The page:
The government’s flagship ‘Green Great Britain (GB) Week’ hasn’t started off that well. In fact, it’s gone down like a tonne of… well, fossil fuels. And not least with Green MP Caroline Lucas.
Green GB Week. No, really.
Green GB Week takes place between 15 and 19 October. It is a government plan to promote what it’s allegedly doing to help the environment and combat climate change. Also, it shows how the public can get involved. Its website calls it:
your chance to learn about how clean growth is helping to provide new job opportunities, grow our economy for the benefit of us all and help tackle climate change.
Green GB Week focuses on what each of us can do to stop climate change. It says:
you could commit to reducing the amount of food you waste, getting a smart meter, carrying a reusable bottle or coffee cup, reducing your energy use at home…
This, of course, conveniently ignores the fact that, in the last 30 years, 71% of all planet-warming greenhouse gas emissions have been caused by just 100 companies. But hey – keep reusing those carrier bags!
Sorry. You’ve done what…???
The Green GB Week website also promotes the Conservative-led government’s role in fighting climate change. It boasts:
Since we introduced the Climate Change Act ten years ago we have shown the world that we can cut greenhouse gas emissions, while at the same time increasing jobs and growth in every corner of the country.
Yes, “we can cut greenhouse gas emissions”. But we’re not on course to meet all of our targets for that. Also, the government didn’t mention a court ruling three times that its action on air pollution is unlawful; or the EU also taking the government to court over the same issue.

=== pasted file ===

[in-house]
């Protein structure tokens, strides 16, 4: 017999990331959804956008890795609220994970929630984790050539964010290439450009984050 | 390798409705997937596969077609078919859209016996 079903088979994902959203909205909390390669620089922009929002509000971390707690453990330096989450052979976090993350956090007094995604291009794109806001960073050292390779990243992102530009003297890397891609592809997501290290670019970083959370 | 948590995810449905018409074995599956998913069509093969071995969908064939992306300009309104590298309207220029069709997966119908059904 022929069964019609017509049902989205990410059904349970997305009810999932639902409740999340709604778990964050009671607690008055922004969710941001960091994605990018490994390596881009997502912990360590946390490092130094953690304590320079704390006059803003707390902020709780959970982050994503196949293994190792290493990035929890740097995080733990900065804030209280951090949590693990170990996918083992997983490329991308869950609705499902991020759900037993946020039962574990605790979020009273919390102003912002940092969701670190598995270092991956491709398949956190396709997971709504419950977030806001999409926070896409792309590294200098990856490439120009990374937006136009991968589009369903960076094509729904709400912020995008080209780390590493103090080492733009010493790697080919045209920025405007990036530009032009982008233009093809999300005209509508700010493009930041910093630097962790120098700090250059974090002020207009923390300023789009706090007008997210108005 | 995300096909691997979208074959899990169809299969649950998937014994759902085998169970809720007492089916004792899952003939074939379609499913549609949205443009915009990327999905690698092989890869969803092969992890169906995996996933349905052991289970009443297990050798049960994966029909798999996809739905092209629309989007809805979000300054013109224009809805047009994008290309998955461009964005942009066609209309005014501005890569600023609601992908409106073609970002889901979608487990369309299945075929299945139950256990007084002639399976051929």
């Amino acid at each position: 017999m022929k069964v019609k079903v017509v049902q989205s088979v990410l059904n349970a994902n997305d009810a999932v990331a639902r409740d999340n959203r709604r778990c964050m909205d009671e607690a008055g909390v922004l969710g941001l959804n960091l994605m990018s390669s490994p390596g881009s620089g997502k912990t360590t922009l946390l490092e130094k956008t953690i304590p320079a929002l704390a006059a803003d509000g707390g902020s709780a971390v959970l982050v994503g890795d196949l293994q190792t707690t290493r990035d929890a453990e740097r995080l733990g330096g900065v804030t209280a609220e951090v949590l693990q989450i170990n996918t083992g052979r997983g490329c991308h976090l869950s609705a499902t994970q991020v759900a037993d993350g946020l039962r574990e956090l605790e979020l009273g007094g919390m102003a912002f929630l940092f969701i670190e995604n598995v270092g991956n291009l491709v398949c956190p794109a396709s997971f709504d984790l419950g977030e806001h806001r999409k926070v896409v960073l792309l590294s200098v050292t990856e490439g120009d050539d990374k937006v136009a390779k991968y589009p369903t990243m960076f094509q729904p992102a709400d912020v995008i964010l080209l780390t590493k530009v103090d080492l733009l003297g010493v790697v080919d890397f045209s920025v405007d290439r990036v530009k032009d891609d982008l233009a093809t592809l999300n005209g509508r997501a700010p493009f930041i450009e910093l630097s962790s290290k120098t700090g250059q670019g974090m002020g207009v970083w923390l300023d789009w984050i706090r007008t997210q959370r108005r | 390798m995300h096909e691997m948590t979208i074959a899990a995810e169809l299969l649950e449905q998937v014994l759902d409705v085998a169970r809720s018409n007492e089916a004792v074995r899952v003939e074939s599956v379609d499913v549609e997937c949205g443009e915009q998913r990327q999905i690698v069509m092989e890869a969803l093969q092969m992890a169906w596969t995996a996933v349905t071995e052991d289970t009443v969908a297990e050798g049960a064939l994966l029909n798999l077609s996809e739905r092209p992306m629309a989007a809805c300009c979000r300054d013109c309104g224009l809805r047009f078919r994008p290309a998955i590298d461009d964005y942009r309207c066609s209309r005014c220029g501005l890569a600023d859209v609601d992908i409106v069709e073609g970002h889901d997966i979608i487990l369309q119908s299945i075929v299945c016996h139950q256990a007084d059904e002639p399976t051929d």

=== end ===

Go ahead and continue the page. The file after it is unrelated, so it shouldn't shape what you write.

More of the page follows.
Social media speaks
But it was perhaps Twitter that summed up Green GB Week best – or rather the sorry state of affairs that it is when you compare it to the government’s actual actions.
Caroline Lucas in particular pulled no punches over the government’s track record:
2015 – Banned new onshore wind projects
2015 – Scrapped Zero Carbon Homes policy
2016 – Ended support for new solar energy projects
2017 -Sold off Green Investment Bank
2018 – Forced fracking on local communities
That is Tories *true* record
— Caroline Lucas (@CarolineLucas) October 15, 2018
Nor did Labour’s Rebecca Long-Bailey:
The government has written to the Committee on Climate Change to ask for their advice on reducing emissions to #netzero. But there’s a catch – the government is effectively ruling out any additional action on #climatechange before 2032! #GreenGBpic.twitter.com/DLuKtekFav
— Rebecca Long-Bailey (@RLong_Bailey) October 15, 2018
Quite how Claire Perry thinks the UK can become a #zerocarbon economy while developing #fracking, expanding Heathrow, supporting new roads, scrapping solar subsidies & all-but banning new onshore wind… is anyone’s guess. https://t.co/MEMSWQgQ0D#GreenGBWeek#GreenGB – really? pic.twitter.com/iYDhiKjhho
— Friends of the Earth 🌍 (@friends_earth) October 15, 2018
And in Lancashire, a protest about fracking was going on:
NOW: Good Morning, Cuadrilla. 👋🏻
We’re blockading #PNR for the the start of “Green Great Britain Week” to stand with the Lancashire locals and stop the start of #fracking to prevent climate chaos.#GreenGB#WeSaidNopic.twitter.com/Hv6KL2vFb0
— Reclaim The Power (@reclaimthepower) October 15, 2018
This Green MEP, meanwhile, “fixed” a government gif:
🔥plans for a government-backed bid for airport expansion by stealth at Gatwick
🔥fracking return to England, despite residents saying no and the local authority voting against it pic.twitter.com/Fo5881qfMf
— Keith Taylor MEP (@GreenKeithMEP) October 15, 2018
But author Andrew Simms maybe summed Green GB Week up best:
#GreenGB week looking a slightly bilious shade of yellow on paper, what with the fracking, new roads, cuts to renewables, fossil fuel subsidies, Heathrow expansion etc etc… #climatechange#IPCCReportpic.twitter.com/3gxvGKbnQI
— Andrew Simms (@AndrewSimms_uk) October 15, 2018
The government can try and ‘greenwash’ its record. But the reality is we’re on climate red alert. And its actions fall well short of what’s needed.